The most compelling function of the mannequin, she says, is its ability to open up various avenues of the nursing world to her students.
“I went in and talked about the actual surgical experience the patient would have in the OR,” LeGrande says. “We were able to bring the entire perioperative experience into the classroom.”
LeGrande also believes that a teaching device like iStan is a particularly critical educational component in the nursing field, where she estimates that “probably a good 77 of 80 of our students entering nursing right now are career changes; people with previous degrees,” she says.
“For a lot of people right now, the need for a straight career change is huge right now,” LeGrande says. “Many people enter nursing because they hear it’s a great job and there’s always going to be this demand and need for it. When you begin to open the doors for them and they see the potential, they get excited.”
LeGrande says that the Kramer School in particular is “making a difference in people’s lives and their ability to go to school” because the program can matriculate instantly students with a 3.0 GPA and certain prerequisites. Comparatively, she says, nursing students in a place like California might face a two-year waiting period, or a disproportionately limited number of acceptances from among a large applicant pool.
“This is a very exciting time for nursing right now,” LeGrande says.
Of all the nursing opportunities to which she hopes to expose her students, LeGrande always works to show them the breadth of options available in the OR. From nurse anesthetist to PACU director, “it does give you a lot of career choices,” she says.
“Many patients don’t even understand that there is a [difference among specialists working in the] preoperative, operative and recovery areas,” LeGrande says. “[Explaining this] begins a conversation with students that they could work in any of those areas.”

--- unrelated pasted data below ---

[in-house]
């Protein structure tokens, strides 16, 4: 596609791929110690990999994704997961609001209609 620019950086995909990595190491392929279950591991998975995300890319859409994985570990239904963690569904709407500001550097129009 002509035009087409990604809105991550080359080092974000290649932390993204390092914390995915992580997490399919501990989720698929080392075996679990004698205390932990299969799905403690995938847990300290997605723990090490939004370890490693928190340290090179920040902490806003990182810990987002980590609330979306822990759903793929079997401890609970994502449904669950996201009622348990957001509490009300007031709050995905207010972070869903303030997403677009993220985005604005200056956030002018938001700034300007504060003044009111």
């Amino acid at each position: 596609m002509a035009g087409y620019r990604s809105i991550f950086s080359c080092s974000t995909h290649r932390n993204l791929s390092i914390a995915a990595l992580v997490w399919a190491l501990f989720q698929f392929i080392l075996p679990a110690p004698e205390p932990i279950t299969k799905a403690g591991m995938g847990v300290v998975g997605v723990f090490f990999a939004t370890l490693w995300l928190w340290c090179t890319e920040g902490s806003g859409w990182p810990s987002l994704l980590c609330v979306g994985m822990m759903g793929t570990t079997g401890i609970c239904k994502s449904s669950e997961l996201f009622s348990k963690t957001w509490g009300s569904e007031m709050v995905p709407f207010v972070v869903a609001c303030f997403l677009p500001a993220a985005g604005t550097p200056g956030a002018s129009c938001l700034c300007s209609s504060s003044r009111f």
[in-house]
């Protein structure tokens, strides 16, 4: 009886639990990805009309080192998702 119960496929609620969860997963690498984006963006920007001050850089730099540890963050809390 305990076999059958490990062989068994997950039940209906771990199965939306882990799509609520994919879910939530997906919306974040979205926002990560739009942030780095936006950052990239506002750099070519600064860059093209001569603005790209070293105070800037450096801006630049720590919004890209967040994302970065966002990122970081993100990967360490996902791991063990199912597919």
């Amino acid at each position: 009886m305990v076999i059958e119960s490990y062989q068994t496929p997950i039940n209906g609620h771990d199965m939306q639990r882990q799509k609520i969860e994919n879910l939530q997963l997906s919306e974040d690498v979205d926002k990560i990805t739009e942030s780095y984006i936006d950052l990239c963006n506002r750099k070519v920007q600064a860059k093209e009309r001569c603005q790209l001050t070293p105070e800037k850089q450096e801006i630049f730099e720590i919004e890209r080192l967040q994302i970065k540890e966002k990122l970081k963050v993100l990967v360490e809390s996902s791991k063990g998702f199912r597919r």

LeGrande also emphasizes to her students that the variety of their professional experiences yields its own lessons; for example, her background in veterinary medicine informed her work in geriatrics.
“I think the experience I had with non-communicating animals made me more in-tune with my Alzheimer’s patients,” she says. “That just transferred right over; whatever’s happening, you just roll with it very easily.”
LeGrande hasn’t lost her love of animals, either. Together with her children and husband, she breeds and shows champion Bengal cats. She describes the Bengal as “a very fun and active breed” that is “low on the allergen level, looks like a wild animal, but is fully domesticated.” Her success in the cattery comes as no surprise given her ardent dedication to the teaching, nursing and veterinary professions.
“I think that as a nurse in general, bring a passion for whatever you’re going to do,” LeGrande says. “I’ve always had a passion for the OR. Whether it’s horses or people, I have had a passion for making a difference for the person there. It’s a deep responsibility that shouldn’t be taken lightly.”